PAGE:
“Our greatest weakness lies in giving up. The most certain way to succeed is always to try just one more time.” This is one of my favorite quotes by Thomas A. Edison. And while I am certain that Mr. Edison was not a deer hunter, his words certainly reflect the persistence of one Madison County deer hunter.

It took Paul Hopper, owner of Hopper Properties in Brandon, almost a full year to score on a monster 140-class 12-point he had never seen other than on images captured by his trail camera.

“I first got daylight pictures of the big buck on three separate mornings during the week of Christmas in 2013,” said Hopper. “Although I hunted him hard, I never saw him from the stand the rest of the season.”

Although Hopper placed trail cameras in strategic locations all summer and fall, he never captured another image of the elusive buck. Hopper began to fear that the giant buck had not made it through the previous hunting season. Nonetheless, he continued hunting the area in hopes of encountering the monster.

Until his buddy sent him pictures of a massive 12-pointer that he had taken the first week of archery season on property only a half mile away from where Hopper had last captured images of the big buck.

“The buck in the pictures had decent tines and was a wide 12-point,” said Hopper. “I just knew it was him. He looked identical to the buck on my trail camera pictures from last season, except that he had gained some mass.

“With the big buck dead, I figured it was time to move on to another target buck.”

After a fruitless morning hunt on Dec. 14 and still no trail camera images of a big buck, Hopper decided to climb down and scout for fresh sign. Two hours later, Hopper’s efforts proved productive when he discovered almost two dozen scrapes within an area about the size of a football field.

“I knew the way the deer were traveling through this particular area, so I hung my Summit climber and hunted the scrape line that afternoon with no luck,” Hopper recalled.

But the lack of success only made Hopper more determined to encounter the buck making all those scrapes. So on the evening of Dec. 16, Hopper made the mile-long trek from his truck to his stand overlooking the scrape line. Almost three hours passed with no movement in the area.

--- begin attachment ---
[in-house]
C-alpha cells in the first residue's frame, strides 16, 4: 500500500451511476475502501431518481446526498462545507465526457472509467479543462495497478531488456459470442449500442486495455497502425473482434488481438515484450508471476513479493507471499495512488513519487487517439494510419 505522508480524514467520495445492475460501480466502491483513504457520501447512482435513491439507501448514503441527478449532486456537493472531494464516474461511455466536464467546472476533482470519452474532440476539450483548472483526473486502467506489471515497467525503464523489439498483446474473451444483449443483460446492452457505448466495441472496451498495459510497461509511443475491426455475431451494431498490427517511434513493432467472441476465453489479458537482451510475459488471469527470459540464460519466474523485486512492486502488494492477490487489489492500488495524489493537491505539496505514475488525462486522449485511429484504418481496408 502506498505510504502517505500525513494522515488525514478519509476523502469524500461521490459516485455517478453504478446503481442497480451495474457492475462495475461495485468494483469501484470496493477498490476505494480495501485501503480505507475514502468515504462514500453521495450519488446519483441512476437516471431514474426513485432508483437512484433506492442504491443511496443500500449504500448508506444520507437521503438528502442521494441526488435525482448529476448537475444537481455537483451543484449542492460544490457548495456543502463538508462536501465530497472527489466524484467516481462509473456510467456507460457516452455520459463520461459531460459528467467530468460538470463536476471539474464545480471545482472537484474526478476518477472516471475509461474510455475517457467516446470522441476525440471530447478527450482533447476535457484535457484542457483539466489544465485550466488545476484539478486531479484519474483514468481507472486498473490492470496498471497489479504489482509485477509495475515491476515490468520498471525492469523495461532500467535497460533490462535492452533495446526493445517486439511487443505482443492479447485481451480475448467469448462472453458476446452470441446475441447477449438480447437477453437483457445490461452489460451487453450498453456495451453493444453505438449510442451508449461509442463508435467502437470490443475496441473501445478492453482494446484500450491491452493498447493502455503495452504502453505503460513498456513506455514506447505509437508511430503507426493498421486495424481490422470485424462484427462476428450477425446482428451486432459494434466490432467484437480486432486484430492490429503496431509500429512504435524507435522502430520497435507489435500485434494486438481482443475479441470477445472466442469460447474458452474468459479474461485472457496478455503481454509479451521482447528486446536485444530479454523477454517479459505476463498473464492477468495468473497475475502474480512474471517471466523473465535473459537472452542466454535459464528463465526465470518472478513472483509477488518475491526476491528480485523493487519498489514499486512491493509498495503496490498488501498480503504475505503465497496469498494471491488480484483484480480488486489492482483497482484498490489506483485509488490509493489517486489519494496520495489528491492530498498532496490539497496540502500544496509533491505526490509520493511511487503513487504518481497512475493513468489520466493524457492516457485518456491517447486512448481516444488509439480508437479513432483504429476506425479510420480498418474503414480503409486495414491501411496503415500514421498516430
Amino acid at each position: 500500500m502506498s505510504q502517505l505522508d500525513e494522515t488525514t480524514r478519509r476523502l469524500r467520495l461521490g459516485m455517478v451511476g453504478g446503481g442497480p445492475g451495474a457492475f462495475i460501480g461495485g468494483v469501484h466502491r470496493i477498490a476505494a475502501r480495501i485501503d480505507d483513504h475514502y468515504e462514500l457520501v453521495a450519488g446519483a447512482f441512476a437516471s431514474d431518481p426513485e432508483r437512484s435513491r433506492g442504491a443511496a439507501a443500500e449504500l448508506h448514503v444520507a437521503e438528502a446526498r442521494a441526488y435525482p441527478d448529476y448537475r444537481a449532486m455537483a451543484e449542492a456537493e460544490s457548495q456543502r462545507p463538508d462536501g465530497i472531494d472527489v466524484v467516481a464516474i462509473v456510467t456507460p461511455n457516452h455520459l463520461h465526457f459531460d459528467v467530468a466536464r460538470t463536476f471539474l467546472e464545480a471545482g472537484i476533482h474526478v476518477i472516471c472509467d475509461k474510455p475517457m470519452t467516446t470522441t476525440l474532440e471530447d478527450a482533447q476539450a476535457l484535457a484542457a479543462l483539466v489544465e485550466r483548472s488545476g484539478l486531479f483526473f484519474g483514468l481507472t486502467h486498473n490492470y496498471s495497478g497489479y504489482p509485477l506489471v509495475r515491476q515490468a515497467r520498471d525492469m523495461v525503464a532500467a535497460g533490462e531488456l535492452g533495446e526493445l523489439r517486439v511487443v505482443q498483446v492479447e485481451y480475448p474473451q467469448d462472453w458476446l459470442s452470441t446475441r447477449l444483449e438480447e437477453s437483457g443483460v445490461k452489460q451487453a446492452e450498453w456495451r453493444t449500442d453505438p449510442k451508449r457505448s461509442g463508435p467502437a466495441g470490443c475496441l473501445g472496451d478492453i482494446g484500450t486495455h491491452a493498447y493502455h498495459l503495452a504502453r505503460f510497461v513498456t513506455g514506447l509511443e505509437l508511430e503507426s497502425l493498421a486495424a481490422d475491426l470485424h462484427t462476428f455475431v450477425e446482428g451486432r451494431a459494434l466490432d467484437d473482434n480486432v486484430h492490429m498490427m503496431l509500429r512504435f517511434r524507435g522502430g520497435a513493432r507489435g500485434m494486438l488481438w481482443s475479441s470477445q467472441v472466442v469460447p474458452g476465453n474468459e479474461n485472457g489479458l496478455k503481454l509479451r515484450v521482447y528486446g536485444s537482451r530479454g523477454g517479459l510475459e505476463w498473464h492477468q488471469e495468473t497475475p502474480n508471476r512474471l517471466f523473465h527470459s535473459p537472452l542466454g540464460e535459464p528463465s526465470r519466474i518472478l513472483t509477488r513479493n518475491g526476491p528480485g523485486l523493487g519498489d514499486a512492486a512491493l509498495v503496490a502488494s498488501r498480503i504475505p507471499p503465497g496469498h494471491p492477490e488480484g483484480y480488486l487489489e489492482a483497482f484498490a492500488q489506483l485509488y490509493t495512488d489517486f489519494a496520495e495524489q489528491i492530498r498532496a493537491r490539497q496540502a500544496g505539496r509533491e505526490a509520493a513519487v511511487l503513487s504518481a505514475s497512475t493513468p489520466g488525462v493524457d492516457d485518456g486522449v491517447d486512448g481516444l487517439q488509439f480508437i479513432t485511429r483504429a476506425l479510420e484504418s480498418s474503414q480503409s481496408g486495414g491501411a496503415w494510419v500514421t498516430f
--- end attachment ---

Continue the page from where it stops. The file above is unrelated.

“I’m a land broker and sell real estate, so I was working on a deal from my iPhone when I glanced up to scan the area — and there he was, just standing there 75 yards away in the hardwood flat,” said Hopper. “I carefully raised my rifle to my shoulder. But when I found him in the scope, he was staring me down.”

With no clear shot, Hopper waited for what seemed an eternity but was actually only a few minutes. Finally, the big buck decided he had seen enough and turned to leave.

“I yelled at him to get him to stop,” Hopper said. “And he did, giving me enough of a small window to pull off a quick free-handed shot.” 

Hopper’s .308 found its mark right behind the big buck’s shoulder. The monster ran less than 50 yards before falling off the edge of a deep creek bank. Hopper hurriedly climbed down and made his way to his prize lying in the bottom of the creek bed. 

“When I got down to him and lifted his head up, I couldn’t believe it: It was the big 12-point I had been after for so long,” said Hopper. “After eluding hunters and cameras for an entire year, the big 12-pointer had just appeared out of nowhere and nearly a mile away from the last picture I had of him back in 2013.”

On a side-note, Hopper later pulled the card on his trail camera placed near the stand where he shot the big buck and was surprised by what he found. The image showed the big buck moving past Hopper’s stand at 5:58 a.m. of the same day he harvested the trophy.

The 220-pound main-frame 12-point buck sported a 20-inch inside spread with 24-inch main beams. The rack includes 6-inch G2s, 7 ½-inch G3s, 6 ½-inch G4s and bases measuring 5 inches in circumference.

The initial green-score of Hopper’s buck measured out at 141 ¼-inches due to a broken brow tine and grossed 145-inches of bone.